A group of 138 skydivers in Northern Illinois broke the vertical skydiving world record on Friday night, creating a massive 150 foot-wide snowflake formation as they launched themselves from 18,500 feet at speeds of 220mph.
It took the group 15 attempts over three days to break the previous record of 108 skydivers, which was set in 2009.
‘I feel amazing,’ said Rook Nelson, organizer and owner of Skydive Chicago, where the record was broken. ‘There was a lot of emotion and a lot of days where we should have got it. But we dug down deep and stuck at it.’ Following months of planning, tryouts and camps to decide who could take part in the dangerous challenge, the 138 record breakers squeezed into six aircraft from which they launched themselves into their pre-assigned slots in the massive human snowflake.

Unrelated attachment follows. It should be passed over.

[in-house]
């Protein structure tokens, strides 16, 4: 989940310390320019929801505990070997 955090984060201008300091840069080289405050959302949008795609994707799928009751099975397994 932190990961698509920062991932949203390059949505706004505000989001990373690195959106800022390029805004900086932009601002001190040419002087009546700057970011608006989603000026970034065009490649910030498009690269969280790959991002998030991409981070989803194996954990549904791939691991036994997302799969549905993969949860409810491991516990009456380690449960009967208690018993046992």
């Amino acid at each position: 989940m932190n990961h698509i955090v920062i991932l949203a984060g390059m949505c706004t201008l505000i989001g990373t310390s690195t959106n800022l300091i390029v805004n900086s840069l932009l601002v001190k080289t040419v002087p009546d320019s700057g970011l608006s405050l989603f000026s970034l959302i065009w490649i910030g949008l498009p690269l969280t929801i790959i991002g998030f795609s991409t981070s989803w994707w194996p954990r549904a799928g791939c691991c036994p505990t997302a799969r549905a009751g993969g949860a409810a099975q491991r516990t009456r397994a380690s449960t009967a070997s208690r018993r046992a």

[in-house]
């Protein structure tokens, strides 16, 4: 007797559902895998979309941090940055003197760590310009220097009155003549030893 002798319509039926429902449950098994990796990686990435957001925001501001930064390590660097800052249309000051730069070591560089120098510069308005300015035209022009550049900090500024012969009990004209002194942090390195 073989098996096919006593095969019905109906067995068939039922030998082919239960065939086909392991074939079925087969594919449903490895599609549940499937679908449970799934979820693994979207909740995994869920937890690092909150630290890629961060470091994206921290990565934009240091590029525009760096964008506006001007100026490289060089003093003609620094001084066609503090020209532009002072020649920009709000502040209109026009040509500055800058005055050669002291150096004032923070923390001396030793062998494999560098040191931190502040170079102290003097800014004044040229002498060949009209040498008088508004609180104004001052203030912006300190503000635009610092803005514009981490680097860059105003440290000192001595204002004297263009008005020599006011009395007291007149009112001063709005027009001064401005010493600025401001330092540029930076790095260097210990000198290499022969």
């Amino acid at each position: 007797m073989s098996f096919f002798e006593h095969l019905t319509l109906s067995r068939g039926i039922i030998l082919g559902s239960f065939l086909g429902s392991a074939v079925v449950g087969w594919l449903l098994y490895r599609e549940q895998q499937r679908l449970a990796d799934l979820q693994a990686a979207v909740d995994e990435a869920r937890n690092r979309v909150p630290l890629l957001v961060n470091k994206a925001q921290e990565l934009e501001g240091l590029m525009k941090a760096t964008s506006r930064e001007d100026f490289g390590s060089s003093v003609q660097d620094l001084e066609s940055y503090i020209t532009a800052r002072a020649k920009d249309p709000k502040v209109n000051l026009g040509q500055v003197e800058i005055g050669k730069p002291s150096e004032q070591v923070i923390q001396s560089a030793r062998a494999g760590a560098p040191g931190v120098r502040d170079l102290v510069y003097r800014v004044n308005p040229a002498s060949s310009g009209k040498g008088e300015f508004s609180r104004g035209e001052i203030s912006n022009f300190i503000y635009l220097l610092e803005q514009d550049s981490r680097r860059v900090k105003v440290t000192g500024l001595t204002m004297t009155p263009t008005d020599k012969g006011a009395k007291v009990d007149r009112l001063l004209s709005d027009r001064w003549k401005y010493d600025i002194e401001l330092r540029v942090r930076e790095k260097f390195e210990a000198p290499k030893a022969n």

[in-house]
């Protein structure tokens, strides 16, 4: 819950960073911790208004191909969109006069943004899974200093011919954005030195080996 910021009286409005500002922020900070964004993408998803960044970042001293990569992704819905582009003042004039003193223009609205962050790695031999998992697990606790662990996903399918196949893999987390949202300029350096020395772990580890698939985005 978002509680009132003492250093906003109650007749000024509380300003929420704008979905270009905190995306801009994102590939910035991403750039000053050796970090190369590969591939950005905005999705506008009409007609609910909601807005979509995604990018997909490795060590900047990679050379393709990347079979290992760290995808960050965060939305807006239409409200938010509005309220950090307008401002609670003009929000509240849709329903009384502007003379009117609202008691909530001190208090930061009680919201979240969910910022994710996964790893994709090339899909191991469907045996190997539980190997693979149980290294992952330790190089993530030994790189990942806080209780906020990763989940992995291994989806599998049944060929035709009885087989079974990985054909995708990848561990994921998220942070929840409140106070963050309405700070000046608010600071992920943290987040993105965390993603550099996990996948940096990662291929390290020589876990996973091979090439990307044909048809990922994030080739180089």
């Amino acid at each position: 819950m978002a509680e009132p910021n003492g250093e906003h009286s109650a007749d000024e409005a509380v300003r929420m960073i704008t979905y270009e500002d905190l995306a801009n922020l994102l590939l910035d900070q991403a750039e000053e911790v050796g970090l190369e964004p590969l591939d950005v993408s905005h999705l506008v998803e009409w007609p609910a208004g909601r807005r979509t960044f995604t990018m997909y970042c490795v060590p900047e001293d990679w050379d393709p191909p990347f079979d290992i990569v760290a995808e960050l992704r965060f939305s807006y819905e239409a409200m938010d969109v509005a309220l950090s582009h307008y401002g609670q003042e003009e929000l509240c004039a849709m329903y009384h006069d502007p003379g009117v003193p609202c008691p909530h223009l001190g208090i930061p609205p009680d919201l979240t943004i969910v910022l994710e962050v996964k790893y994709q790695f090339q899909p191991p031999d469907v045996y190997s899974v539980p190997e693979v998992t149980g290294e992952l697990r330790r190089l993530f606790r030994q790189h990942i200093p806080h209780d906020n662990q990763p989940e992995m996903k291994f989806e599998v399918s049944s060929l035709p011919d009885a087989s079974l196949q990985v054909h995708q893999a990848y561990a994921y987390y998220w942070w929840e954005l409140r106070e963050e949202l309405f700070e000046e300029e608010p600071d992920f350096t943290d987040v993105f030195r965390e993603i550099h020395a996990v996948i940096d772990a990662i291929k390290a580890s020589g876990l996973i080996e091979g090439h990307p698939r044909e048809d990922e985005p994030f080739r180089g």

Flying at such a high altitude presents a risk of altitude sickness, so the skydivers and pilots used oxygen tanks aboard the planes.
Four camera operators shooting video and stills jumped with the 138 participants to record their achievement for the Federation Aeronautique Internationale judges.
According to co-organizer Mike Swanson, a professional skydiver who base jumped from Willis Tower and its fellow Chicago skyscraper Trump Tower for the movie Transformers 3, those images are key.
If nobody records the new record, Swanson said, ‘then it wasn’t really done.’